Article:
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IP Selection: ARM Cortex-A9 or Cortex-A7?

Posted by Andy Meier on Tue, Feb 12, 2013 @ 09:25 AM

In Bill’s recent blog, he spoke about the tough questions customers need to ask as they are starting any new endeavor. These questions are extremly important to ask when selecting a piece of IP.  An architect may ask, for my application, how will the cache subsystem handle our existing code? What about code yet written?  How many instructions per cycle with the CPU be able to exectute?  What about percentage of time spent on Cache and TLB misses?  Bill went through the design challenges our customers are facing today, and for today's blog, I am going to dive a bit into how an architect at one of our customers used Carbon's solutions to answer these questions and drive the IP selection process.    

Linux Booting on an ARM Cortex A9 Virtual Prototype           ARM Cortex A9 Virtual Prototype Running Coremark Benchmark

CPU:   Cortex-A9 or Cortex-A7?

The first IP selection question our customer faced was to use a Cortex™-A9 or should they design with the new Cortex-A7.  According to ARM®, the Cortex-A7 will enable entry level smart phones designs below a $100 while the performance of these smart phones will be equivalent to a $500 high-end smart phone of just a few years ago. Pretty impressive!

Among its many features, the Cortex-A7 has an integrated L1 and L2 cache, which allows lower transaction latencies and ultimately improved memory system performance. While the Cortex-A9 architecture is capable of supporting a 16, 32 or 64KB  L1 cache with L2 cache supported with the optional PL310 L2 cache controller. 

Their intuition told them to choose the Cortex-A7 but they wanted to confirm their choice by benchmarking on a cycle accurate virtual prototype that was set up for several experiments that varied cache size, latency configuration, and interconnect possibilities.  The benchmarks they chose to use in their experiments were Dhrystone and Coremark. To jump start their effort, they began with  a  Carbon Performance Analysis Kits (CPAKs) developed around the Cortex-A9 and Cortex-A7.   Each CPAK contains not only a simple platform but also the bare metal benchmarks and sample initialization code whcih allowed them to get up and running immediately.  

They began their analysis by running Dhrystone on a Cortex-A9 1 CPU, 32K D-cache configuration with an external L2 Cache.  They examined the cache behavior by looking into cache events provided with each component.  Using Soc Designer Plus' profiling capability, they were quickly able to see how the benchmark was exercising the cache-subsystem.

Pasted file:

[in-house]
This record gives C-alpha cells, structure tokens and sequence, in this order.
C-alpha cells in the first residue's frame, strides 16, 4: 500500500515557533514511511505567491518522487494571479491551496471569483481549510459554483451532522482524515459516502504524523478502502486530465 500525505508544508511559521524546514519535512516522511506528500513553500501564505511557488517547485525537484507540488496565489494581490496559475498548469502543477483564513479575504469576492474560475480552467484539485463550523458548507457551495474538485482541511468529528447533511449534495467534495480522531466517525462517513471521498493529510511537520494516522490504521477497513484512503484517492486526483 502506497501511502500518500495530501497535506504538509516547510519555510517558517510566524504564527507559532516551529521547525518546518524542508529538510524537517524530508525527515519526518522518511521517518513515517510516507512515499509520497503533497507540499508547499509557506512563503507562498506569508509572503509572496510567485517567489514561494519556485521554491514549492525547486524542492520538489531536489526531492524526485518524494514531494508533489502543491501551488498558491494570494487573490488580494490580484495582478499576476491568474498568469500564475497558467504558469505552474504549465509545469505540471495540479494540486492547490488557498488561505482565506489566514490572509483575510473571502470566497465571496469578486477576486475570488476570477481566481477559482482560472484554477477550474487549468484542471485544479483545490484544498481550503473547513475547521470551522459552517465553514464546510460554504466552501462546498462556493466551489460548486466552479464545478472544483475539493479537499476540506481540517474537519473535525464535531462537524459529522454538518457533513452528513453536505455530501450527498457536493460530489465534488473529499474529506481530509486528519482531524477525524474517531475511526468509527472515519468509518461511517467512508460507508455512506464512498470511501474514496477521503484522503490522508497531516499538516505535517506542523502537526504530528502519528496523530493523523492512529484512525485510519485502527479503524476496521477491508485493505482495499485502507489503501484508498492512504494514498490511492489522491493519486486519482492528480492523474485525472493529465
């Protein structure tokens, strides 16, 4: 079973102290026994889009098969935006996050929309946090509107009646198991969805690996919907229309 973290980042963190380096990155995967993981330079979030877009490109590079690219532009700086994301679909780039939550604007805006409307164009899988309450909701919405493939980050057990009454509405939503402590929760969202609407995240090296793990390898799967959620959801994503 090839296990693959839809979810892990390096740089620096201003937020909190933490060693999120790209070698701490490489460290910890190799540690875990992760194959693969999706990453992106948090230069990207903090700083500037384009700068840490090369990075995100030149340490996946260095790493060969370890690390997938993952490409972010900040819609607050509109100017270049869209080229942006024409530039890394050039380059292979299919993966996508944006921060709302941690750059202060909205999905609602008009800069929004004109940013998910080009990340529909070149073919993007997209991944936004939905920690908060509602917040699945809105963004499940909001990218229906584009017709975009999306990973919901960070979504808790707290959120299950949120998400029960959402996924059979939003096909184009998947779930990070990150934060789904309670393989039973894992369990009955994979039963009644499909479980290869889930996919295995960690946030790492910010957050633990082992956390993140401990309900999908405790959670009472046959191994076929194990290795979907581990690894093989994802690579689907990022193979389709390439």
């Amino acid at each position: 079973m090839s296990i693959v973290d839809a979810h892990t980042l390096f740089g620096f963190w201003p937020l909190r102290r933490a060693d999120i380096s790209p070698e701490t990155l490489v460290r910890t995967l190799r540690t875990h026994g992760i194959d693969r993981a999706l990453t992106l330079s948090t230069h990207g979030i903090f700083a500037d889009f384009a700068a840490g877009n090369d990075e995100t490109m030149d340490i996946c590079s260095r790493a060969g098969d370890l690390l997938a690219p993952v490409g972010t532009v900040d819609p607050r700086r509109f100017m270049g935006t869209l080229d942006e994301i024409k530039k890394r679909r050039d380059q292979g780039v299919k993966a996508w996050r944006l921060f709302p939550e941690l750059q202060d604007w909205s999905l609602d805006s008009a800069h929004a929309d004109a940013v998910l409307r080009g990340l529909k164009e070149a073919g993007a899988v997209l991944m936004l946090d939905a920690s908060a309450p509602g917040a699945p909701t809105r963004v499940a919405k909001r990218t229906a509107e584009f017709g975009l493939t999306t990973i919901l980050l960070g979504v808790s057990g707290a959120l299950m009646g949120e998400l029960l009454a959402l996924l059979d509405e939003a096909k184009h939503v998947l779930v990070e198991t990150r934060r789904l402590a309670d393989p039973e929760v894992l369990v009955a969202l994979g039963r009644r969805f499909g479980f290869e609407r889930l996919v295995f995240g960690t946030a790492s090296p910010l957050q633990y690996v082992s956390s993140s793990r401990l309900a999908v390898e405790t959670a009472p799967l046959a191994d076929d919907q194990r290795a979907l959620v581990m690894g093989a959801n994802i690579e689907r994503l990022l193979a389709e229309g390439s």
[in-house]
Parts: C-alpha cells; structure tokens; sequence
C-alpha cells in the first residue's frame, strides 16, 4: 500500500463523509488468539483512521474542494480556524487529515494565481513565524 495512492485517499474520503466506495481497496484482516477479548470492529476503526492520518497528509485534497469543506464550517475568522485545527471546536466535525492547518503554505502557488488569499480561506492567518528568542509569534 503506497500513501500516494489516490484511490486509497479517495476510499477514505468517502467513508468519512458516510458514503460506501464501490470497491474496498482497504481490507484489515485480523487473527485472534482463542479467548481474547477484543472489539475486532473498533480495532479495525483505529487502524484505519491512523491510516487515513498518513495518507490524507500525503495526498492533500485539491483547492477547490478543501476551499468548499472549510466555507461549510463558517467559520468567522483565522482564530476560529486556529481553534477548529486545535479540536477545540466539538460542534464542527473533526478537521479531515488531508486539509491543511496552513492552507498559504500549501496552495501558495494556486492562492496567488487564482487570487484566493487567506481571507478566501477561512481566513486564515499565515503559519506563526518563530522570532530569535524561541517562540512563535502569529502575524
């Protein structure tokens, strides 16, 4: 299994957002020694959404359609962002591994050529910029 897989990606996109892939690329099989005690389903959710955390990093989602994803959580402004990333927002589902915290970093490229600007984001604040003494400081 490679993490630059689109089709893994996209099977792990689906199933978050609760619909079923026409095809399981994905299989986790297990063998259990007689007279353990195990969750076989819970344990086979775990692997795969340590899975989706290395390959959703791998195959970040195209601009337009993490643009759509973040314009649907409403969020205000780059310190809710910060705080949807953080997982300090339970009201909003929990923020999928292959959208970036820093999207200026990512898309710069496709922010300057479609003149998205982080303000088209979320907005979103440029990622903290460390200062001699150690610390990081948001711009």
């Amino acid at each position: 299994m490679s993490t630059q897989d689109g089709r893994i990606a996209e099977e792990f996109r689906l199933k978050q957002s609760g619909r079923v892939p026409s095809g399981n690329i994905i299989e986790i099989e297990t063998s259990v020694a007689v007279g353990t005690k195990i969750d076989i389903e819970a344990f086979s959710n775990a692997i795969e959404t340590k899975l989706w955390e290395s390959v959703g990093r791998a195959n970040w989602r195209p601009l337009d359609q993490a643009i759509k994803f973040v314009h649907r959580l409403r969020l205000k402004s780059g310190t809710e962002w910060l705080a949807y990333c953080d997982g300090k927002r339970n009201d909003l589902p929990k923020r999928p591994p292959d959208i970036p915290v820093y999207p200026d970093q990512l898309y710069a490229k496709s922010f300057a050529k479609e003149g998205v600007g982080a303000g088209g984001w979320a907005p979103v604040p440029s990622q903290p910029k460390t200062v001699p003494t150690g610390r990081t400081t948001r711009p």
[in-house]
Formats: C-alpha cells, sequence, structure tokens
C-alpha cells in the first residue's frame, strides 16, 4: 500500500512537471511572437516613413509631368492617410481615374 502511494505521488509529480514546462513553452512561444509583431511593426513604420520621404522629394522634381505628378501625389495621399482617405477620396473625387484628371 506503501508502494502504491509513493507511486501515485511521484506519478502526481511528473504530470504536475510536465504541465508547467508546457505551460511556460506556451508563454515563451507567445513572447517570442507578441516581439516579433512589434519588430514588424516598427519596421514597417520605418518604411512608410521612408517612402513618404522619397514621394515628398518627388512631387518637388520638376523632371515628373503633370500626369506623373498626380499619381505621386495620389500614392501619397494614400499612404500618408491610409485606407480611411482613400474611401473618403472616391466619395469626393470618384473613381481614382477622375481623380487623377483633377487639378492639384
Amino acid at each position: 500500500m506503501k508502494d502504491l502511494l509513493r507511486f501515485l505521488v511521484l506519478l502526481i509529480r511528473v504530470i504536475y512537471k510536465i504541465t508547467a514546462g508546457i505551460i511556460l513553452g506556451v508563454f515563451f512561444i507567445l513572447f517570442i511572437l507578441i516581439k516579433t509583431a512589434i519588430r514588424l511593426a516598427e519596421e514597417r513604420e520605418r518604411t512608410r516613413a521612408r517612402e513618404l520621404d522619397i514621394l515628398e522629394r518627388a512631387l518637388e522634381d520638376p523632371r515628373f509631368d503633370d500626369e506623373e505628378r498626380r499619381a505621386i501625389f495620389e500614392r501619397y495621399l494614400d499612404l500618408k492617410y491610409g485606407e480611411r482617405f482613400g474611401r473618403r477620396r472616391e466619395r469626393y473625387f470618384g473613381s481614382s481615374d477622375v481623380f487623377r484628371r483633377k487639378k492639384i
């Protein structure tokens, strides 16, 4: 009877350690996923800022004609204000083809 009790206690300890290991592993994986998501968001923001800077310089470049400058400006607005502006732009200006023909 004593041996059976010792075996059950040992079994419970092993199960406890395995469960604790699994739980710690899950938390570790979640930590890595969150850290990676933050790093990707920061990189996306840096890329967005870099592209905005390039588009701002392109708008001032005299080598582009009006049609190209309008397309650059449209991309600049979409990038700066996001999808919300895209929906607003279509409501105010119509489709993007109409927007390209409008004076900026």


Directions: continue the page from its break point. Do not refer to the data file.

A9 NIC Dhrystone

Figure 1: Cache Activity from Cortex-A9 running Dhrystone

In addition to D-Cache characteristics, they gathered I-Cache information and TLB information provided by examining the PMU events from the Cortex A9.  They used these to calculate the D-Cache miss rate, I-Cache Miss rate and TLB miss rate percentage for both Dhrystone and Coremark.


Cortex A9 Instruction Events

Figure 2: Cortex-A9 CPU Profiling Events

Using Carbon IP Exchange this customer quickly and easily specified the alternate configurations of the Cortex A9 they were interested in.  Updating their platform to use these new models was as simple as selecting "Replace Component" in the Soc Designer Platform Menu.  

ARM Cortex A9 Configuration

Figure 3: Carbon IP Selection page for Cortex A9

Replicating the platform configuration and the experiments set up for the Cortex A9,they gathered the same profile information  but this time for the Cortex-A7. Below you will see the Instruction and pipeline profiling information provided with Carbon's Cortex A7 Model.


ARM Cortex-A7 profile results

Figure 4: Cortex A7 Profiling Events

Ultimately the experiments and analysis they performed, confirmed their initial thought of using the Cortex A7 for this project.  The real value in this was that they were able to do this all in a 100% implementation accurate environment prior to finalizing their decision. These initial platforms were also leveraged later on in their design cycle for architectural performance optimization.  

Other IP selection decisions that can be determined with Carbon's solution and partnerships, include  IP selection process are for the fabric / interconnect and GPU selection.  Should your design use an ARM NIC-301 or Arteris FlexNoC?  What IP provider are you going select for your GPU?  ARM Mali...  Imagination Technologies...  Vivante? All are options with Carbon IP Exchange. 

Speak to a Virtual Prototype Expert AXI Interconnect Optimization using a Virtual Prototype

Tags: CPAK, Andy Meier, ARM Performance Optimization, ARM Cortex-A9, ARM Cache Optimization, ARM Cortex-A7, Imagination Technologies

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